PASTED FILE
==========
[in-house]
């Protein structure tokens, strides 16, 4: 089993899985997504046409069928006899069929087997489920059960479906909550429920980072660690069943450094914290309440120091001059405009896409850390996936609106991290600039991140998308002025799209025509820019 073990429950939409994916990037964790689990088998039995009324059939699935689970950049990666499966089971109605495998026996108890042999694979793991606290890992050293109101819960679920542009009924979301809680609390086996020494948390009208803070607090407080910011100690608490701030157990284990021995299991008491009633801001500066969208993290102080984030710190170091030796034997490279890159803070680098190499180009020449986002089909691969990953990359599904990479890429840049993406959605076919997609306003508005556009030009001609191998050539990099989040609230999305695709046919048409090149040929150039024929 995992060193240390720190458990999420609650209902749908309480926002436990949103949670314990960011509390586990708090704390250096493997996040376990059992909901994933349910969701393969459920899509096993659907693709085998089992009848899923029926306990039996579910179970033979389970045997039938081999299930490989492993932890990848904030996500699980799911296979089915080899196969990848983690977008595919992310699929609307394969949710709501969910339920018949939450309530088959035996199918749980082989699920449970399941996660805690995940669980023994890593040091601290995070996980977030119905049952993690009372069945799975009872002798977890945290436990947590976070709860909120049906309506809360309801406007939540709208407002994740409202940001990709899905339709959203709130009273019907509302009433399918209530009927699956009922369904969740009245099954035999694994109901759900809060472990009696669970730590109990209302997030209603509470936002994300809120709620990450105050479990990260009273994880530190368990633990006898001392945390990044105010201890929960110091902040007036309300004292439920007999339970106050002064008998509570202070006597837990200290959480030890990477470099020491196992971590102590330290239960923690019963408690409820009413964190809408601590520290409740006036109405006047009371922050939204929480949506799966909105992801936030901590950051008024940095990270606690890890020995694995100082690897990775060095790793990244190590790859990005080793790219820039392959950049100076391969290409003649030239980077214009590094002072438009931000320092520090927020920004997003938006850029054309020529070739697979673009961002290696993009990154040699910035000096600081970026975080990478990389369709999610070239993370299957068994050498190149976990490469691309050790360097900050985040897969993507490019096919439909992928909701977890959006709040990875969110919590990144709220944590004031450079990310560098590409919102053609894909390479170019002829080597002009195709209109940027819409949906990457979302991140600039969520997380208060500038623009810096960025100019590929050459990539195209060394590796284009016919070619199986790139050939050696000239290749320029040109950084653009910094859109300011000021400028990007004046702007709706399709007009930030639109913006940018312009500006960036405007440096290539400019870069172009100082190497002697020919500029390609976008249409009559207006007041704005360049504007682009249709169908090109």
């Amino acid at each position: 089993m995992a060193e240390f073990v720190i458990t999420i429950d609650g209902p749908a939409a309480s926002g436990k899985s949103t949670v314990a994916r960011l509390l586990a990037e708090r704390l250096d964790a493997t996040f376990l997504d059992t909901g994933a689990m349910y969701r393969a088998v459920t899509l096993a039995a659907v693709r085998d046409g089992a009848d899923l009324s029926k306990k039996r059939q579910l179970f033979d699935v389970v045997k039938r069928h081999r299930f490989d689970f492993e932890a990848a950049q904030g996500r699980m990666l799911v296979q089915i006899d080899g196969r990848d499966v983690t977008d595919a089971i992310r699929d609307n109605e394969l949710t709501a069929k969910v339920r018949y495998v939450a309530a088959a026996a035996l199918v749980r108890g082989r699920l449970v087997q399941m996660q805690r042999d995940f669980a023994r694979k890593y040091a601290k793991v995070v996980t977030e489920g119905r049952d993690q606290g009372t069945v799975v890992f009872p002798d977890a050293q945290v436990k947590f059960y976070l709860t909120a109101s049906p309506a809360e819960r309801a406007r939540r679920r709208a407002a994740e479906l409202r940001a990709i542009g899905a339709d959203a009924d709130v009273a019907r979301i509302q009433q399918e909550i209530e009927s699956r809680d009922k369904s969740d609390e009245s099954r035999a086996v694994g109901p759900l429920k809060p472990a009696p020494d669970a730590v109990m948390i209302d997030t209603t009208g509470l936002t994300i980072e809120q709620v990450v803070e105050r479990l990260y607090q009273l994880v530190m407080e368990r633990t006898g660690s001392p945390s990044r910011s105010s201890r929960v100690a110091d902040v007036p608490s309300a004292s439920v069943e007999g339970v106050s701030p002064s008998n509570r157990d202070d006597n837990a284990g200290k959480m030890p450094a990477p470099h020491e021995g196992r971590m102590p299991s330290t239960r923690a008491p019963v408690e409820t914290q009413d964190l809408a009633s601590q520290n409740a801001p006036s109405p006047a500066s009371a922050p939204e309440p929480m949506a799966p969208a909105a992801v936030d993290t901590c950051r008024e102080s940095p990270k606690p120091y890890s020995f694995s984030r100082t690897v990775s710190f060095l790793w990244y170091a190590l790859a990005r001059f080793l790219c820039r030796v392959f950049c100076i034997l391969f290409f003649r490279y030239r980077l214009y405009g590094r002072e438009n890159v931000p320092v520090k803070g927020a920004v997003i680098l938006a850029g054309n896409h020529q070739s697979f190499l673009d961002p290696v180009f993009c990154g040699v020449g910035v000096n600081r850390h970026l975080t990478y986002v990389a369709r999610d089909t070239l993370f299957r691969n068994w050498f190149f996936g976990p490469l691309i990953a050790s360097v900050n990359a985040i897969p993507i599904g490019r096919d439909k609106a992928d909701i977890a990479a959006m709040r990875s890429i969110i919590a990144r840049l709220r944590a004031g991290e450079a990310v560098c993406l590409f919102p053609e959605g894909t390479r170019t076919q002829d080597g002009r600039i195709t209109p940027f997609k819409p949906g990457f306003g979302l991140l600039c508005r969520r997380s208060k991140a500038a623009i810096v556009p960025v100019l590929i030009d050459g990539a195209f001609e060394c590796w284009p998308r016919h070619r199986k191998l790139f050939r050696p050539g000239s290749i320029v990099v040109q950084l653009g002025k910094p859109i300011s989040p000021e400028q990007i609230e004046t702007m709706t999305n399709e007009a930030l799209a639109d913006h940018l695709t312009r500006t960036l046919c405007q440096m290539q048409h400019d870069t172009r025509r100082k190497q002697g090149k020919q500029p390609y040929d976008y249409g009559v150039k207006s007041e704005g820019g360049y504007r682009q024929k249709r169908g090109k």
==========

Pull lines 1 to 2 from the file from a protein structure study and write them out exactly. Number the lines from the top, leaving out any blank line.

[in-house]
């Protein structure tokens, strides 16, 4: 089993899985997504046409069928006899069929087997489920059960479906909550429920980072660690069943450094914290309440120091001059405009896409850390996936609106991290600039991140998308002025799209025509820019 073990429950939409994916990037964790689990088998039995009324059939699935689970950049990666499966089971109605495998026996108890042999694979793991606290890992050293109101819960679920542009009924979301809680609390086996020494948390009208803070607090407080910011100690608490701030157990284990021995299991008491009633801001500066969208993290102080984030710190170091030796034997490279890159803070680098190499180009020449986002089909691969990953990359599904990479890429840049993406959605076919997609306003508005556009030009001609191998050539990099989040609230999305695709046919048409090149040929150039024929 995992060193240390720190458990999420609650209902749908309480926002436990949103949670314990960011509390586990708090704390250096493997996040376990059992909901994933349910969701393969459920899509096993659907693709085998089992009848899923029926306990039996579910179970033979389970045997039938081999299930490989492993932890990848904030996500699980799911296979089915080899196969990848983690977008595919992310699929609307394969949710709501969910339920018949939450309530088959035996199918749980082989699920449970399941996660805690995940669980023994890593040091601290995070996980977030119905049952993690009372069945799975009872002798977890945290436990947590976070709860909120049906309506809360309801406007939540709208407002994740409202940001990709899905339709959203709130009273019907509302009433399918209530009927699956009922369904969740009245099954035999694994109901759900809060472990009696669970730590109990209302997030209603509470936002994300809120709620990450105050479990990260009273994880530190368990633990006898001392945390990044105010201890929960110091902040007036309300004292439920007999339970106050002064008998509570202070006597837990200290959480030890990477470099020491196992971590102590330290239960923690019963408690409820009413964190809408601590520290409740006036109405006047009371922050939204929480949506799966909105992801936030901590950051008024940095990270606690890890020995694995100082690897990775060095790793990244190590790859990005080793790219820039392959950049100076391969290409003649030239980077214009590094002072438009931000320092520090927020920004997003938006850029054309020529070739697979673009961002290696993009990154040699910035000096600081970026975080990478990389369709999610070239993370299957068994050498190149976990490469691309050790360097900050985040897969993507490019096919439909992928909701977890959006709040990875969110919590990144709220944590004031450079990310560098590409919102053609894909390479170019002829080597002009195709209109940027819409949906990457979302991140600039969520997380208060500038623009810096960025100019590929050459990539195209060394590796284009016919070619199986790139050939050696000239290749320029040109950084653009910094859109300011000021400028990007004046702007709706399709007009930030639109913006940018312009500006960036405007440096290539400019870069172009100082190497002697020919500029390609976008249409009559207006007041704005360049504007682009249709169908090109």